Watching and waiting
Monday, January 16, 2006
The Army Corps of Engineers promises that it will fix what Hurricane Katrina did to our levee system by June 1, in time to protect us from the storms of another season.
Getting the job done on time isn't enough to reassure metro area residents, though. Our faith in levees was betrayed last August. We need to know -- for certain -- that the quality of the repair job is beyond question, that these levees won't crumble because of inferior materials or flawed design.
Col. Lewis Setliff III, director of Task Force Guardian, says he understands that the corps is rebuilding public confidence along with the levees. "We know the world is watching us," he said. "There is no room for failure."
That ought to be the mantra of every single person involved in this endeavor. Failure is unacceptable, because the lives of those inside the levees depend on the integrity of the floodwalls.
But some of those watching the rebuilding efforts are worried that the corps might be repeating past mistakes in work on the Mississippi River-Gulf Outlet levee.
Forensic engineers investigating the levee disaster for the National Science Foundation are questioning the quality of soils being used in the MR-GO levee repair, the ability of on-site inspectors and the design itself.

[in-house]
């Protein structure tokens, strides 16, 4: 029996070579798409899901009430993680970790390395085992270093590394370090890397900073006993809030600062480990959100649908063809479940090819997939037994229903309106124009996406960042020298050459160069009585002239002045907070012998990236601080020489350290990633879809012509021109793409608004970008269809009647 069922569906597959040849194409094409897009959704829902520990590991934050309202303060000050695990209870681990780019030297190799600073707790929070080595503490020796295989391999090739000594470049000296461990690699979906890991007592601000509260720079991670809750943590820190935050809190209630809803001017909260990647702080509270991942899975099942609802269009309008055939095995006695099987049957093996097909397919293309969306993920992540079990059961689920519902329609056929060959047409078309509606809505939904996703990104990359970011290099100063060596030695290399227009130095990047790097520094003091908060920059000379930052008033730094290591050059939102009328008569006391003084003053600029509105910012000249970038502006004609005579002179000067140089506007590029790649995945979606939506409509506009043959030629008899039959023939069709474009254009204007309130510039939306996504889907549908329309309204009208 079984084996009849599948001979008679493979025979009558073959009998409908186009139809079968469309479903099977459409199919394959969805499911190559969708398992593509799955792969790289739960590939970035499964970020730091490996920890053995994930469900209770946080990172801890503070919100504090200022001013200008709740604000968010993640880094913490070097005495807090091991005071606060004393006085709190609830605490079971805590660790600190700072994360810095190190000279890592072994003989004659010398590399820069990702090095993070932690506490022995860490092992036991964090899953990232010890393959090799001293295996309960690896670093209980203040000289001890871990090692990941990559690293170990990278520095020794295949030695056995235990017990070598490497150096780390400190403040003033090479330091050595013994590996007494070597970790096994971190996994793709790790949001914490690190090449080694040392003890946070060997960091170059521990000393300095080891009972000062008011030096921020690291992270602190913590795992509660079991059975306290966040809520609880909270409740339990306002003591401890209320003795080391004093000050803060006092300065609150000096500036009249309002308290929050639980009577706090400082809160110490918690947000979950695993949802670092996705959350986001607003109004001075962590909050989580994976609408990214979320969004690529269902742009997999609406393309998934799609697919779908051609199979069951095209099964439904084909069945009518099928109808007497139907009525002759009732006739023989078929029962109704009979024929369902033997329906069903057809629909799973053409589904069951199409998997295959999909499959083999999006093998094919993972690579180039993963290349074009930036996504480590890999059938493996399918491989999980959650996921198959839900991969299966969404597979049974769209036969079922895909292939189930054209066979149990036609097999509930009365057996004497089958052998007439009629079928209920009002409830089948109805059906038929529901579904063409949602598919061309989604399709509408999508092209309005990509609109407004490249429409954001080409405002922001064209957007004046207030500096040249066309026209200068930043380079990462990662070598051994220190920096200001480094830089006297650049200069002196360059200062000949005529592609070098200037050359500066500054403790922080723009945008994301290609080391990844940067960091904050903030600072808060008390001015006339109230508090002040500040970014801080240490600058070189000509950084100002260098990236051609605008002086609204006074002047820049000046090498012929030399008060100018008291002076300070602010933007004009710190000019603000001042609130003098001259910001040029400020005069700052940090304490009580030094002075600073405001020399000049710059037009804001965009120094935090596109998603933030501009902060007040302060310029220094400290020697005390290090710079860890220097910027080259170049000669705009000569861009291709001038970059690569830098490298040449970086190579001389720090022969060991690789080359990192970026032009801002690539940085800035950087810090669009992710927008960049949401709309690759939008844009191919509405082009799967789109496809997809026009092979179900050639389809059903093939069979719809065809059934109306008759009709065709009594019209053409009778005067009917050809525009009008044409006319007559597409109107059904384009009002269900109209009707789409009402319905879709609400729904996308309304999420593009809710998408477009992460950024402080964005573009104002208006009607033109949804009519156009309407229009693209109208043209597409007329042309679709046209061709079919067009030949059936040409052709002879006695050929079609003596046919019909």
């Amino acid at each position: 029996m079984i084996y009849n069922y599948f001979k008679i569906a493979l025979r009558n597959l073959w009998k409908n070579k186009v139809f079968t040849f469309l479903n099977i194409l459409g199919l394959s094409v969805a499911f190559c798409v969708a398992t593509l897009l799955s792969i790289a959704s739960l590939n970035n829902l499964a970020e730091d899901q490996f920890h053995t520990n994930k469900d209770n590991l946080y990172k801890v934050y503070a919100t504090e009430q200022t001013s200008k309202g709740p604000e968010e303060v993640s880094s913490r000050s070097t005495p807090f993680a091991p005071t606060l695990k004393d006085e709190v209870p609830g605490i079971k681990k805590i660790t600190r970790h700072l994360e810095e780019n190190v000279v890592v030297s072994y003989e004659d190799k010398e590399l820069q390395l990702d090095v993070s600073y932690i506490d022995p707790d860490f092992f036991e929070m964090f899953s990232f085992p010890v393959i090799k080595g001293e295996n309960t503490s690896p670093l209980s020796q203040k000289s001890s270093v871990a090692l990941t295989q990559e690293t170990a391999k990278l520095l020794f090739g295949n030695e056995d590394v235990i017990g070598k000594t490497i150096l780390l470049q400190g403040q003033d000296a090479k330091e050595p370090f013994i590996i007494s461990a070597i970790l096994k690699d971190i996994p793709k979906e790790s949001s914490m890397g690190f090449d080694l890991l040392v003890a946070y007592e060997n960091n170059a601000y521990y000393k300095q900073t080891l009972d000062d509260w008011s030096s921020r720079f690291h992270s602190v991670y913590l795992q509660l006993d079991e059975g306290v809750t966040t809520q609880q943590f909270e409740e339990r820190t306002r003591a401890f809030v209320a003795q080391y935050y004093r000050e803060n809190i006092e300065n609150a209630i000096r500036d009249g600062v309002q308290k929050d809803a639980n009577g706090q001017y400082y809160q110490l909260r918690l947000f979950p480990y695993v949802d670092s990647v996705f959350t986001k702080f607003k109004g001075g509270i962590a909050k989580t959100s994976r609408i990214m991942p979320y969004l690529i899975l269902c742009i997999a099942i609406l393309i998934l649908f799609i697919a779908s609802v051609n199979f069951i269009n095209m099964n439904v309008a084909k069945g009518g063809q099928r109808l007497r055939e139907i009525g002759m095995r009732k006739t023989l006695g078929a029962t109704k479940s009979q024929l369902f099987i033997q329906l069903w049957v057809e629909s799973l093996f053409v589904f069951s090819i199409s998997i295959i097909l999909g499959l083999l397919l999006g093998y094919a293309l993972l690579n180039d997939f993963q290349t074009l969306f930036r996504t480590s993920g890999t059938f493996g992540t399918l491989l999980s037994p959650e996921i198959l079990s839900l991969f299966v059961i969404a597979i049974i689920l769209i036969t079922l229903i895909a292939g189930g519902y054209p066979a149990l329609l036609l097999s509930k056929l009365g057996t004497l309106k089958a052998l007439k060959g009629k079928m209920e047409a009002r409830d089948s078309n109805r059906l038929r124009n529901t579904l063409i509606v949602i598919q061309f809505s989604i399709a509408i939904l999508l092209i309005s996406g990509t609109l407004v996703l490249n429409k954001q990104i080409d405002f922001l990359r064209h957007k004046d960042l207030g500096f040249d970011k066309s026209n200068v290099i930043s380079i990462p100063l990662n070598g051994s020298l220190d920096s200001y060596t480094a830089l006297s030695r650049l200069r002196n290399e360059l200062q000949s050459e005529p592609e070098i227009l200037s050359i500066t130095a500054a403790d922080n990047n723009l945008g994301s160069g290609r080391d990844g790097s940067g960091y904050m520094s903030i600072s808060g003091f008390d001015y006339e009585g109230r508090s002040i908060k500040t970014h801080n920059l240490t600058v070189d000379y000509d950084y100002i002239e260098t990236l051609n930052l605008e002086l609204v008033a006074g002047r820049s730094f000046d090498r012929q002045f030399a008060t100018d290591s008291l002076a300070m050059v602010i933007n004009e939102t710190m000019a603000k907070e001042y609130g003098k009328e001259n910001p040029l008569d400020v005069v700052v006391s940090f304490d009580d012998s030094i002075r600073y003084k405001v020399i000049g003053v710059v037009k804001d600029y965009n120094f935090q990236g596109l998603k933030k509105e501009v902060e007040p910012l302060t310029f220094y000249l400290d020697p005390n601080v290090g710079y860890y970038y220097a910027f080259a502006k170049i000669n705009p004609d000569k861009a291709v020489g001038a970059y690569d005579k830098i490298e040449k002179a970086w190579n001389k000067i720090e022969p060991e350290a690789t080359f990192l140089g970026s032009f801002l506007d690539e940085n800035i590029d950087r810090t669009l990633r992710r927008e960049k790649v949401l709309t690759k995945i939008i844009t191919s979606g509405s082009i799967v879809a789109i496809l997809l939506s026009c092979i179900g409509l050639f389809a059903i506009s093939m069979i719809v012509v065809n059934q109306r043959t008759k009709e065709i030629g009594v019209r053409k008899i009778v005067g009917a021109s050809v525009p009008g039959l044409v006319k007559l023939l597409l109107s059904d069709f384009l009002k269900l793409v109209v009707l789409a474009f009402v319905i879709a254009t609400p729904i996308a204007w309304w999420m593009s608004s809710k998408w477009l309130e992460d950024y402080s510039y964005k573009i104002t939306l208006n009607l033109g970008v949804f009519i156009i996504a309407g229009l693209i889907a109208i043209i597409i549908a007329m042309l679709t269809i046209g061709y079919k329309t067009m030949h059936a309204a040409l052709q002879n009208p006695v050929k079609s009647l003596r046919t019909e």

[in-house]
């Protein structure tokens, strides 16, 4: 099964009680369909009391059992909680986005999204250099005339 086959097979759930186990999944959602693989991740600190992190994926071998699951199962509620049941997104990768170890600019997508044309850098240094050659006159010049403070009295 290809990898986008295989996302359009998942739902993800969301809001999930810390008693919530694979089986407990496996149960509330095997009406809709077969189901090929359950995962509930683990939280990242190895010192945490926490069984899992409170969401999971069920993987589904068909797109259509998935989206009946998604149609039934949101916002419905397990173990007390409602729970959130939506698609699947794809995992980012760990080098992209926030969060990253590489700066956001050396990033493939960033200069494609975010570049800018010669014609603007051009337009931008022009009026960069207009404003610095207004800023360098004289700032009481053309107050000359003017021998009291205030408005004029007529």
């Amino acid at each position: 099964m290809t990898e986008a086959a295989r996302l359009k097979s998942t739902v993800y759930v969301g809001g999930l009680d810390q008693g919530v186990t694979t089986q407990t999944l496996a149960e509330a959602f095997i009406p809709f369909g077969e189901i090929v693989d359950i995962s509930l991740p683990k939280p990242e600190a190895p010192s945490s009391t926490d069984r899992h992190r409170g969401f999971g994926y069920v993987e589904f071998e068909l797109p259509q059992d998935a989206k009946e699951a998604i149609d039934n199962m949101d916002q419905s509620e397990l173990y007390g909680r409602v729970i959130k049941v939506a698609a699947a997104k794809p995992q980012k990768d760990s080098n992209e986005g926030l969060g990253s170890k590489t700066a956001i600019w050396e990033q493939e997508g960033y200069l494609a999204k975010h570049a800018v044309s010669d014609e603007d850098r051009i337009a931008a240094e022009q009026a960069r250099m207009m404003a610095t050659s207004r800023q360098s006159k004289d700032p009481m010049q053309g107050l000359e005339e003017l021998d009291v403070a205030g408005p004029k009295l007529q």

"It boils down to the right kind of soils, the right kind of equipment and the right kind of people," said Robert Bea, a team member who is a professor at University of California-Berkeley.
He spotted soil that was too sandy in one hands-on inspection, he said. He also said that inspectors might have been overwhelmed by the pace and demands of the job. Another team member worried that the corps is using better clay soils as an outer shell instead of making sure that stronger material is also mixed in to strengthen the levee's core.
Their observations and criticisms are worrisome. The corps used weak, organic soil that was dredged from the ship channel to build the MR-GO levee years ago. The result was a levee that couldn't withstand scouring from the water that overtopped it during Hurricane Katrina.
Col. Setliff says that the corps is taking great care not to repeat that mistake. Although some soils are coming from marsh near the levee, he said the corps is seeking out suitable clay layers and is doing extensive on-site inspections and frequent outside lab work.
"We're taking routine samples and then more samples. We're checking the checkers," he said.
Let's hope that Col. Setliff's faith in the process is well-founded. The corps needs to be exhaustive, even obsessive in overseeing the quality of the materials, work and design of all the repair projects.
The agency also needs to pay attention when experts from the outside raise questions about what it is doing. A forensic engineer's observations would be better heeded on the front end than after a disaster has taken place.
The fact that the world is watching is a very good thing, but only if the corps is listening.